Surprisingly, it has been found that in the practice of this invention the molten masses of unlike thermoplastic resins or thermoplastic compositions can be conjoined as annuli enveloping a central cylindrical mass of molten plastic in a chamber which is in spaced relationship to an annular extrusion orifice, and therebetween the conjoined cylindrical plastic mass is advanced, radially distributed into a tubular stream which can be attenuated and. extruded without changing relativeproportions of the diverse plastic constituents in the cylindrical molten plastic mass or intermixing of the various plasticmaterials. By this method, for example, a thermoplastic film material having physical characteristics such as a desirable high modulus of elasticity, but poor optical quality, e.g. lacking in clarity, or having an undesirable narrow heat'seal temperature range can be extruded witha thermoplastic film material having a broad heat-seal temperature range, or that has superior optical properties to form multi-wall tubing wherein the outer and/ or inner wall is formed from the broad heat-seal range polymer and a concentric middle lamina in the tubing is formed from the polymer having a high modulus of elasticity. The amount of each polymerin a given wall of the tubing can be exactly proportioned by regulating independently the plastic feed delivery of a plurality of extruders to the chamber wherein the separate streams are coaxiallydistributed and feeding the conjoined plastic mass to and through the extrusion die orifice.
An important feature of this invention resulting in the uniform coaxial distribution into annuli of the diverse plastic materials fed into the elongate chamber, each annulus containing only one plastic material, is the maintaining of the melt fiow of these materials below the threshold of turbulent flow whereby substantially laminar flow conditions prevail within the chamber and to and through the die orifice.
Another important feature of this invention is the pressure feeding of the coaxial cylindrical mass of molten materials whereby each individual annulus in the coaxial melted plastic mass is subjected to continuous heat and pressure until its passes through the die orifice. In as much as all the diverse plastic materials in the coaxial mass are in a melted condition while concurrently being under pressure of the order of 500 to 3500 pounds per square inch or higher, developed by the continuous feeding to the chamber of melted plastic from the several extruders, optimum bonding conidtions are present for securing tenacious bonding together of each annulus of plastic material to its adjacent annulus of diiferent plastic material.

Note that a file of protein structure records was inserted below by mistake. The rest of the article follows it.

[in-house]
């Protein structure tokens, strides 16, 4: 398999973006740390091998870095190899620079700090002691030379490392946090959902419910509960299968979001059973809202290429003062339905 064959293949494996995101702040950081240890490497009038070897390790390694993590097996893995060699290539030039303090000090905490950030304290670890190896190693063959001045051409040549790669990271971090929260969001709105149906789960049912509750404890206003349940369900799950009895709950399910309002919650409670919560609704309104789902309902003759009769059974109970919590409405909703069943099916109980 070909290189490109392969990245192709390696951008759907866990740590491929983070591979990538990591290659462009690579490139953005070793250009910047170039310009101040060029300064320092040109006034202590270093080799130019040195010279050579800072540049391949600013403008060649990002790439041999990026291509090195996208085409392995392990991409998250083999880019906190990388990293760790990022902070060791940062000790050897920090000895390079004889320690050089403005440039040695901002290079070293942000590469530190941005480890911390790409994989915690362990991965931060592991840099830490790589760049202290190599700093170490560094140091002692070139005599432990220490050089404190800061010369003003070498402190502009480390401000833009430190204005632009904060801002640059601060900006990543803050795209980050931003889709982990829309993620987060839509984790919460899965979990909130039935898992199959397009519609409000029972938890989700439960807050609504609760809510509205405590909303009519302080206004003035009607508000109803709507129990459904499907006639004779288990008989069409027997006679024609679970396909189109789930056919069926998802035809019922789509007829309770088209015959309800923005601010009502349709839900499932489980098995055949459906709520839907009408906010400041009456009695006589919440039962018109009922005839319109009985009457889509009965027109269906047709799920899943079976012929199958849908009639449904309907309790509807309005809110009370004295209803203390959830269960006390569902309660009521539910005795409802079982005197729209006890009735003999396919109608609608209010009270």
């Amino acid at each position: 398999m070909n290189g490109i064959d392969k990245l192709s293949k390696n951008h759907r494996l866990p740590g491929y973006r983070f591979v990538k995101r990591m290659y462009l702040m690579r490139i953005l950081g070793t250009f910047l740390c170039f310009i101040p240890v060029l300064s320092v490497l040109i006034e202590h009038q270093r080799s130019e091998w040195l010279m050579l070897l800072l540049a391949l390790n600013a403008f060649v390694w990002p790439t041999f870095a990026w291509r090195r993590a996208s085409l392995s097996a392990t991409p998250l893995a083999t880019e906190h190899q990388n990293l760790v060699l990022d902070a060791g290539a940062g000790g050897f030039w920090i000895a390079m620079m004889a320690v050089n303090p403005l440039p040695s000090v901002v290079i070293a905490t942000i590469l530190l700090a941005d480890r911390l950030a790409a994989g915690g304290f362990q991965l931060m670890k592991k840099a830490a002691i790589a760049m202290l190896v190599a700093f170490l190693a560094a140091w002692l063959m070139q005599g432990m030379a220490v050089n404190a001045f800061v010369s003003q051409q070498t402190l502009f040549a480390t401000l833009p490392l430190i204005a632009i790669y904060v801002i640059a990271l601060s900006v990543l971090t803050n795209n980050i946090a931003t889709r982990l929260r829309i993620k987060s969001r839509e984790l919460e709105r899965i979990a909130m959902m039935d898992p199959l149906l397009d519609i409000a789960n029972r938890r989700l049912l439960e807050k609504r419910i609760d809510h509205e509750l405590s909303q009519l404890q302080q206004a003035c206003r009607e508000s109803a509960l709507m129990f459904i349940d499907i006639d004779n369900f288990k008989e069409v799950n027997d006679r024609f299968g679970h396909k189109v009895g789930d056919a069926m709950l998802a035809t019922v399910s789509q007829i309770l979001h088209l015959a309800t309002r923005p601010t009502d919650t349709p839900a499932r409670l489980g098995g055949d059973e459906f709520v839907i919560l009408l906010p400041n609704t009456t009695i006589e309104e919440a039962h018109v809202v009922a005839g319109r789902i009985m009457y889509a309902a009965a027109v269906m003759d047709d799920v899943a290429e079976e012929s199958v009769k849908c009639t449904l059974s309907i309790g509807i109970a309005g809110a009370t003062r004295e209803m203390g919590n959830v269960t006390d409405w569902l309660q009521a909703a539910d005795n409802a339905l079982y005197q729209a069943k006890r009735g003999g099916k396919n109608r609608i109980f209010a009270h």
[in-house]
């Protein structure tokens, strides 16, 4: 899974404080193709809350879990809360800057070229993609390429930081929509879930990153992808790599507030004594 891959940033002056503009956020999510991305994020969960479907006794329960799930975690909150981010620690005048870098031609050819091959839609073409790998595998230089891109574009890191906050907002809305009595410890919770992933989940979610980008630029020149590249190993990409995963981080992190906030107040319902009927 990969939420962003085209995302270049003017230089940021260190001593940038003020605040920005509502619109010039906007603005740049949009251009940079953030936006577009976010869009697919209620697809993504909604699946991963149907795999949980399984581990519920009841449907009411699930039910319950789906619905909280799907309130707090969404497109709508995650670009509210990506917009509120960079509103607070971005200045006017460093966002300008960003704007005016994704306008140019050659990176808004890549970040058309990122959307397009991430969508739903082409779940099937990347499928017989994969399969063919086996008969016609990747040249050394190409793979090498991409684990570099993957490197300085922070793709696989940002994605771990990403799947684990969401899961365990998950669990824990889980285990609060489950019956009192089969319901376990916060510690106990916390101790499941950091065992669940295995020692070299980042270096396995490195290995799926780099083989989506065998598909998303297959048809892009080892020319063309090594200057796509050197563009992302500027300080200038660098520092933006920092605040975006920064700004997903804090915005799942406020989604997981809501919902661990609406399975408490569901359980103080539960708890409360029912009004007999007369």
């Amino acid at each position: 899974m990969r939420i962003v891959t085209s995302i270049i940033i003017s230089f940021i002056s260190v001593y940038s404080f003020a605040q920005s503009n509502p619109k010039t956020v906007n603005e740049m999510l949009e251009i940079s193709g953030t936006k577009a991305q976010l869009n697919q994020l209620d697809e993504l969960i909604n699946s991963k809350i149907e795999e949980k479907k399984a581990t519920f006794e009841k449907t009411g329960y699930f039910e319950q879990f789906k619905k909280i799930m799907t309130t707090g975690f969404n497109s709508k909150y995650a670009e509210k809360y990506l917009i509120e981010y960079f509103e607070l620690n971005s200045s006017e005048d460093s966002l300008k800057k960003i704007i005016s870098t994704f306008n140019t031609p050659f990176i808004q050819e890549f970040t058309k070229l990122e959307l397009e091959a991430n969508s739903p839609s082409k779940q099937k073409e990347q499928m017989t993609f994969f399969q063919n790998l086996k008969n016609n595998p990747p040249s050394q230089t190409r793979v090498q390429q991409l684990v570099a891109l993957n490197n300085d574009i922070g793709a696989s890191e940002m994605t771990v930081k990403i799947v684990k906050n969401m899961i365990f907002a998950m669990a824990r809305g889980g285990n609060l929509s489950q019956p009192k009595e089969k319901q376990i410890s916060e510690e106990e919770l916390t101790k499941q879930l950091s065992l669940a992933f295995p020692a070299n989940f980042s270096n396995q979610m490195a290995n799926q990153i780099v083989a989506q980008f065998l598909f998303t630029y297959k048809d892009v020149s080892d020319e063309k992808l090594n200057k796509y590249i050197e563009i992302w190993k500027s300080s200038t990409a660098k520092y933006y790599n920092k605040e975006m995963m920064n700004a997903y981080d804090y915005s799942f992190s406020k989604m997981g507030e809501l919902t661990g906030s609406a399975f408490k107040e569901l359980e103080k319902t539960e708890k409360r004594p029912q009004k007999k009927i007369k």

It is to be noted that the exposure to heat and pressure of the diverse plastic materials in the molten coaxial stream is maintained for a considerable period of time as the coaxial stream slowly flows towards the die orifice. In other procedures heretofore proposed for continuously heat and pressure laminating together films of dissimilar plastic materials, it has not been commercially feasible to simultaneously heat all the films to a molten condition, and still maintain their physical dimensions and not flow unduly when subjected to bonding pressure. In general, such previously proposed procedures depended upon heating one of the plastic films to an elevated temperature but below that at which it was no longer self-supporting and passing the heated film and unheated different film between counter rotating rollers, the two films being only momentarily subjected to pressure as they passed through the nip of the rollers, the resultant laminate having generally a poor bond strength between the adjacent films.
In the accompanying drawings, there is shown several embodiments of extrusion apparatus effective for forming multi-wall thermoplastic tubing according to this invention and wherein:
FIGURE 1 is a diagrammatic side elevation of an extrusion apparatus for forming coaxially melt-extruded, multi-wall thermoplastic tubular film.
FIGURE 2 is a diagrammatic fragmentary section of the apparatus generally shown in FIGURE 1 and illustrating the cylinder chamber in which the plastic stream from each extruder is molded into coaxial streams.
FIGURE 3 is a sectional view taken along the line 3-3 of FIGURE 2.
FIGURE 4 is a sectional view taken along the line 4-4 of FIGURE 2.
FIGURE 5 is a sectional view 55 of FIGURE 2.
FIGURE 6 is a sectional view 66 of FIGURE 2.
FIGURE 7 is a sectional view 77 of FIGURE 2.
' FIGURE 8 is a sectional view 8+8 of FIGURE 2.
FIGURE 9 is a sectional view 99 of FIGURE 2.
FIGURE 10 is a sectional view taken 10-10 of FIGURE 2.
FIGURE 11 is a vertical sectional View of an annulus forming chamber.
FIGURE 12 is a sectional view taken along line 12-42 of FIGURE 11.
FIGURE 13 is a somewhat enlarged perspective view, partially broken away, of the plastic flow control metering valve and coaxial stream forming means shown in FIG- URE 2 and,
FIGURE 14 is a diagrammatic side elevation of a melt extruding apparatus for forming a triple wall tubular film.